A devastating fire at Notre-Dame, Paris, on Monday 15 April 2019 destroyed much of the Gothic cathedral’s roof and led to the collapse of its iconic spire.
As the fire burned there was an outpouring of grief around the world, and in the two days since, some £700m in international donations has been pledged for reconstruction, reflecting the love and connection so many people have for the building.
Dr Rotem Perach is a social psychology researcher and Teaching Fellow in the Department of Psychology. His research interests include the psychological functions of cultural legacy, cultural symbols of motherhood, and creative achievement.
I asked him about the role of cultural symbols and the psychological impact their accidental or deliberate destruction has on communities.
Sarah Cox: How would you define a ‘cultural symbol’ and why are they important?
Rotem Perach: From the poppy pin, through to adverts showing perfectly-loving pregnant women, to recycling icons on green bins, cultural symbols are all around us. They can be seen as constructs that hold shared meanings among members of a social group. These symbols are used to manage everyday life and to communicate cultural beliefs and values that are passed on from generation to generation.
Notre-Dame has been an important cultural symbol in France for centuries. It’s a Catholic cathedral but its significance goes beyond its religious meanings: it is a monument that represents great creative achievement in architecture and art. It is a symbol of humans’ creativity, or more specifically, the ability to produce a long-lasting testament of existence that will outlive its creator and will maintain its cultural value through the centuries. In this sense, Notre-Dame is representative of a successful endeavour to fulfil one of the old human desires: to beat death.
SC: What impact does the destruction of a cultural symbol have?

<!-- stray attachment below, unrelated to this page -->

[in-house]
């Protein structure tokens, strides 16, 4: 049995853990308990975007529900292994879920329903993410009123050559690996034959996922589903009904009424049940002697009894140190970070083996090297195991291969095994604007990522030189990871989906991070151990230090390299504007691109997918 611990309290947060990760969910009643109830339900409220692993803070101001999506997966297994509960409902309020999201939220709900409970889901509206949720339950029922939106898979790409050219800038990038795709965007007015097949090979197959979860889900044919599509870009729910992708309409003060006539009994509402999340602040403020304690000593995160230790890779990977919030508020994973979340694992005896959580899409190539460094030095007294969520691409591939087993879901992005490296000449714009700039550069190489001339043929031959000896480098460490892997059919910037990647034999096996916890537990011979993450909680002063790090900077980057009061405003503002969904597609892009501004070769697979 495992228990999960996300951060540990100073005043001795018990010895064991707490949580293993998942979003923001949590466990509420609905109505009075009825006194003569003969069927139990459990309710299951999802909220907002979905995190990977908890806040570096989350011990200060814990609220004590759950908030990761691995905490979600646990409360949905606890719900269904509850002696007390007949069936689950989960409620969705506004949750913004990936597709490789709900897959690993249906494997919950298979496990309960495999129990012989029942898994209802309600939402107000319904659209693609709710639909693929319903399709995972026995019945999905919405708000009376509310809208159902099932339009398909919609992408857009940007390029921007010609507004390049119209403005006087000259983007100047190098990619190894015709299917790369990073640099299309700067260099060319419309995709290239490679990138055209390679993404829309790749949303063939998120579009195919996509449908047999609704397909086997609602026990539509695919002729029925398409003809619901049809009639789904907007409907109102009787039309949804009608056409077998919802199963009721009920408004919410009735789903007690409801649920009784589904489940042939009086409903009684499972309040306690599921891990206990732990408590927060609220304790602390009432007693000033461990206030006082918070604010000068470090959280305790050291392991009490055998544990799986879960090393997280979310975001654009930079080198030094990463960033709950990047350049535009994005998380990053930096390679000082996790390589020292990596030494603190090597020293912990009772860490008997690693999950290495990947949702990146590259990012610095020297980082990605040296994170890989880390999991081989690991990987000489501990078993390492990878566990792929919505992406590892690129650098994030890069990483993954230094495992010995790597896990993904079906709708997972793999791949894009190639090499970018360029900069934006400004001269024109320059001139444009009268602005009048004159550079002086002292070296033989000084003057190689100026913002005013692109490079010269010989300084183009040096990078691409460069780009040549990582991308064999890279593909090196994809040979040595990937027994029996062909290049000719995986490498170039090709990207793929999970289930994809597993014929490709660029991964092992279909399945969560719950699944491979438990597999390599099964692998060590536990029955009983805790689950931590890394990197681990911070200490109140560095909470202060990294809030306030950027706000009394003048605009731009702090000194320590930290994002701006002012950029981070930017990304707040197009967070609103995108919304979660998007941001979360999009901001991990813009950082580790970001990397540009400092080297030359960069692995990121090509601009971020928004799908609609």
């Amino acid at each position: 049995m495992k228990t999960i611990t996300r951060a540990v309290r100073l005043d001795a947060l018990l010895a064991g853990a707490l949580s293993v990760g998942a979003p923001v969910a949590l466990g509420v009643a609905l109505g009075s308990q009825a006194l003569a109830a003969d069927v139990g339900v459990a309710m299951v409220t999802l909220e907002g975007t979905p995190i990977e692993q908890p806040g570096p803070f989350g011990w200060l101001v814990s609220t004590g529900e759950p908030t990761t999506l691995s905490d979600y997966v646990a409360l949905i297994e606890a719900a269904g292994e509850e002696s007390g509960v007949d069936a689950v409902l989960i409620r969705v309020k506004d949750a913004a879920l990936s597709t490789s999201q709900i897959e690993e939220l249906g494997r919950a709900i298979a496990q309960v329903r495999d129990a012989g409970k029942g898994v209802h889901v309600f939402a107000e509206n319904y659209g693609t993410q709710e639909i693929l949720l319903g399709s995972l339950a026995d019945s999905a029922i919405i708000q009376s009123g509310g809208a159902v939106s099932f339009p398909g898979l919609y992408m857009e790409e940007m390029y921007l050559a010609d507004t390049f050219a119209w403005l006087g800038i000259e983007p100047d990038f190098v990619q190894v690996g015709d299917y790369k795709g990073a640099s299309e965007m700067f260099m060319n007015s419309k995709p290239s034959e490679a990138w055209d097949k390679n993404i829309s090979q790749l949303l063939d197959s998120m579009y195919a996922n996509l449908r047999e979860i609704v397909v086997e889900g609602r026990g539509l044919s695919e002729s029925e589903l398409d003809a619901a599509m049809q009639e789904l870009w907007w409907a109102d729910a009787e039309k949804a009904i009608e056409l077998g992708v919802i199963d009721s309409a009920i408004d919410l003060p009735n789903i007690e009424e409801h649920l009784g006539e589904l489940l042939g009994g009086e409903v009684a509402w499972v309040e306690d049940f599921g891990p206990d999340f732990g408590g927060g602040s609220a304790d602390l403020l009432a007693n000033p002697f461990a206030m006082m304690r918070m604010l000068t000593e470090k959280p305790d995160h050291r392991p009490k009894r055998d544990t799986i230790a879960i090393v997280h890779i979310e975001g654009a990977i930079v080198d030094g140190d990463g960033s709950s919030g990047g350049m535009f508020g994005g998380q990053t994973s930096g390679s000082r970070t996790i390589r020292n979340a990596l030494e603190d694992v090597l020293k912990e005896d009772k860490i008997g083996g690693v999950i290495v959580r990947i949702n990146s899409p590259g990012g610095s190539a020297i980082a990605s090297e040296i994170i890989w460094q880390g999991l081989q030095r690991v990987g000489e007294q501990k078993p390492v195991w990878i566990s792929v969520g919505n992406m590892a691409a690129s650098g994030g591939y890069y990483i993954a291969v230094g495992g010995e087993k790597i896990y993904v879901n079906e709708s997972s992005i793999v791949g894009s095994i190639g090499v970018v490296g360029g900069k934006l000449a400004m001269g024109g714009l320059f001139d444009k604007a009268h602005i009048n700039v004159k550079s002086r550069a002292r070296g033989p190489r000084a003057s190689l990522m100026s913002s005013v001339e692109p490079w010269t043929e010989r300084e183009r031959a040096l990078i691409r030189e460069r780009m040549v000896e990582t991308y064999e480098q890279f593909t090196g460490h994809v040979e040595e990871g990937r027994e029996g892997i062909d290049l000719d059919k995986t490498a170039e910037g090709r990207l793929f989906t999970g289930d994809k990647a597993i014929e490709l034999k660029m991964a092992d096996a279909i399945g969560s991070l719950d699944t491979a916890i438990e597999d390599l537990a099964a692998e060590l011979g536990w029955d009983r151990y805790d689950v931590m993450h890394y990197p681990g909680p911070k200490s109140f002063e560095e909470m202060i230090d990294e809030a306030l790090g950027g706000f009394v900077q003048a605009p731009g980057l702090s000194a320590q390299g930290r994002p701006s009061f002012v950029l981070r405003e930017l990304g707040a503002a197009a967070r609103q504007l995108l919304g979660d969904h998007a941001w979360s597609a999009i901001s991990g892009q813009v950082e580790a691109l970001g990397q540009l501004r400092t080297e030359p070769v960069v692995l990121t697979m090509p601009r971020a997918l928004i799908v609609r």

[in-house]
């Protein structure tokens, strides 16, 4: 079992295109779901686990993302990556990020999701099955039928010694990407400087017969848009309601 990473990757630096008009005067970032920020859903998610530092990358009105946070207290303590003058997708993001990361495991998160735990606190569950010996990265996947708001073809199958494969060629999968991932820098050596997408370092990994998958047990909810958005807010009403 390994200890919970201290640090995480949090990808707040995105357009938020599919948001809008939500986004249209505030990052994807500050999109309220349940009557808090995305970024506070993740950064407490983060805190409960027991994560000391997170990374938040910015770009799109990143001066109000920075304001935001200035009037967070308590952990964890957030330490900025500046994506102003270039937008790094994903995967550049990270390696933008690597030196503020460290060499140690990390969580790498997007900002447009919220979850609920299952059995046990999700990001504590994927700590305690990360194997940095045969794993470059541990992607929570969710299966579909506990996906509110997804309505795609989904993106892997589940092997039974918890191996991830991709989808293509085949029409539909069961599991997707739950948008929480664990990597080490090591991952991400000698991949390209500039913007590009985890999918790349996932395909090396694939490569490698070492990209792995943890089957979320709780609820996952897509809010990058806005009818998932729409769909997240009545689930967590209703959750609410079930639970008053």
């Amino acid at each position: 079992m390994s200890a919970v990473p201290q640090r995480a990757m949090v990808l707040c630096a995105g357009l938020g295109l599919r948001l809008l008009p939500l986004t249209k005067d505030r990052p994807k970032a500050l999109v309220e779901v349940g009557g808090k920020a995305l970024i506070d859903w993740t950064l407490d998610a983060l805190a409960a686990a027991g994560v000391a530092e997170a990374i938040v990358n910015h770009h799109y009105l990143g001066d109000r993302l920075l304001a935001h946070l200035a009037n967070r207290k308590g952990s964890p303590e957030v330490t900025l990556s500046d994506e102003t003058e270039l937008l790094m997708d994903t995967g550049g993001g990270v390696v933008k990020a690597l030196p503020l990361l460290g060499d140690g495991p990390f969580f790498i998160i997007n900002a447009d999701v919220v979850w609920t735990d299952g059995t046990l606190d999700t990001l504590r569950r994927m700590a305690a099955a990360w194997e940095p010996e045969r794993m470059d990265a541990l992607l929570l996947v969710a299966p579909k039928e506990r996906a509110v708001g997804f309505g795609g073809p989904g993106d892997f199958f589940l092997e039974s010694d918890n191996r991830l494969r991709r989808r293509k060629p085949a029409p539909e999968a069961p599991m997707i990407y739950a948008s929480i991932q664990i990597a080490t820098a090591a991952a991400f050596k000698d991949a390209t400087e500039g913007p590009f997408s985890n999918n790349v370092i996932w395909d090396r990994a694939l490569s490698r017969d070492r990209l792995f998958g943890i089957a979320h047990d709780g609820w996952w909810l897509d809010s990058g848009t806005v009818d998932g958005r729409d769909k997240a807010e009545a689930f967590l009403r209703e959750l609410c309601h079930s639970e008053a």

RP: When cultural symbols are destroyed, people can become upset and distraught. In many countries punitive laws are set to prevent the inappropriate use or destruction of cultural symbols (such as the national flag). While such laws may help to maintain the public’s sense of symbolic security conferred by cultural symbols (“The British pound is strong!”), the destruction of cultural symbols is unfortunately not a new occurrence in this century. For example, in 2015 Islamic State militants destroyed multiple ancient monuments in Iraqi sites to the condemnation of officials worldwide.
SC: How can we explain such an outpouring of grief over a physical site, when there is no loss of life?
RP: When a valued physical site is destroyed, people may be affected by its loss for many reasons – they may have loved its beauty, enjoyed visiting it as children and adults, or on a more concrete level, lament the expected economic costs of renewal. Nonetheless, it is the threat to the symbolic properties that the site represented that may engender a sense of anxiety and affect people’s behaviours.
In an attempt to manage the cultural loss and the consequent anxiety, people may be motivated to re-affirm their cultural worldviews, that is, try to ensure that one’s cultural world makes sense again. This can be achieved by changing self-perceptions or by engaging in various behaviours. For example, huge displays of public grief that are often witnessed after cultural losses can be seen as a way to reinstate a sense of connectedness with one’s culture and its values.
SC: What impact might this have on people in the long-term?
RP: In the political domain, people’s perceptions and behaviours may be affected by cultural losses. In the psychological aftermath of the Notre-Dame fire, depending on various factors, people may cling more strongly to their political worldviews (whether liberal or conservative) or shift towards a more conservative political position. Macron’s statement on his commitment to rebuilding the Notre-Dame “together”, as a part of the “French destiny” seems to acknowledge the psychological importance of this tragedy, effectively framing it in terms of solidarity that are unlikely to be contested across the political spectrum at this moment.